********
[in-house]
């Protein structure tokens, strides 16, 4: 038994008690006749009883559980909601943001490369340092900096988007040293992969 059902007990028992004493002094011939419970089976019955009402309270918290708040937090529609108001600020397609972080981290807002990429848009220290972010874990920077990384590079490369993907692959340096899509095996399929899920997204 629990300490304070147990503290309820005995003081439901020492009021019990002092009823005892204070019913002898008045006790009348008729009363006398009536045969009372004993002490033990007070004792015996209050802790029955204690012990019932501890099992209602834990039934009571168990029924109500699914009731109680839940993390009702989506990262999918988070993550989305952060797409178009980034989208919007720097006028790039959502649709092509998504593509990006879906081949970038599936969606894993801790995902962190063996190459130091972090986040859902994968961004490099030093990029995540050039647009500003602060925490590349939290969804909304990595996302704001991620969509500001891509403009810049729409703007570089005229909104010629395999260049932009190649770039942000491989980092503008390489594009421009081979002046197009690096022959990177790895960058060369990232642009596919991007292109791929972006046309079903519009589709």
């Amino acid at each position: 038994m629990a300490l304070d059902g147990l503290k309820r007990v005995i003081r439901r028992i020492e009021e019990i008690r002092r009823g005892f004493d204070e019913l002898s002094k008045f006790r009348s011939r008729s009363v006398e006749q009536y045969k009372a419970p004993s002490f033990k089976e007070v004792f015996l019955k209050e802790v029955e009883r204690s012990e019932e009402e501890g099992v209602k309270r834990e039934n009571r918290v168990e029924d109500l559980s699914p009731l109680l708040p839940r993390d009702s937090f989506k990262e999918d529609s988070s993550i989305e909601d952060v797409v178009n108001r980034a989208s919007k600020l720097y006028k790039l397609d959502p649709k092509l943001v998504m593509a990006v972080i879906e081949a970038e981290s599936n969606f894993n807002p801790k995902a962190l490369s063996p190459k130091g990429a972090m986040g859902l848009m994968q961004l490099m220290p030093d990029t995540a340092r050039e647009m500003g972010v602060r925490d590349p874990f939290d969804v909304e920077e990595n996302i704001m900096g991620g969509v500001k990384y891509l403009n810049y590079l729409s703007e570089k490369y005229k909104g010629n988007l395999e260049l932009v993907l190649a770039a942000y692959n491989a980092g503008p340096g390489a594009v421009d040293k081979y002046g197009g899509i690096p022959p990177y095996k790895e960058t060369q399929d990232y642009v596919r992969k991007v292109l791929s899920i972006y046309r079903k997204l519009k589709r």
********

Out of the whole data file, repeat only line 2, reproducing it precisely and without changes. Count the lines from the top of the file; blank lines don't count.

């Protein structure tokens, strides 16, 4: 038994008690006749009883559980909601943001490369340092900096988007040293992969 059902007990028992004493002094011939419970089976019955009402309270918290708040937090529609108001600020397609972080981290807002990429848009220290972010874990920077990384590079490369993907692959340096899509095996399929899920997204 629990300490304070147990503290309820005995003081439901020492009021019990002092009823005892204070019913002898008045006790009348008729009363006398009536045969009372004993002490033990007070004792015996209050802790029955204690012990019932501890099992209602834990039934009571168990029924109500699914009731109680839940993390009702989506990262999918988070993550989305952060797409178009980034989208919007720097006028790039959502649709092509998504593509990006879906081949970038599936969606894993801790995902962190063996190459130091972090986040859902994968961004490099030093990029995540050039647009500003602060925490590349939290969804909304990595996302704001991620969509500001891509403009810049729409703007570089005229909104010629395999260049932009190649770039942000491989980092503008390489594009421009081979002046197009690096022959990177790895960058060369990232642009596919991007292109791929972006046309079903519009589709």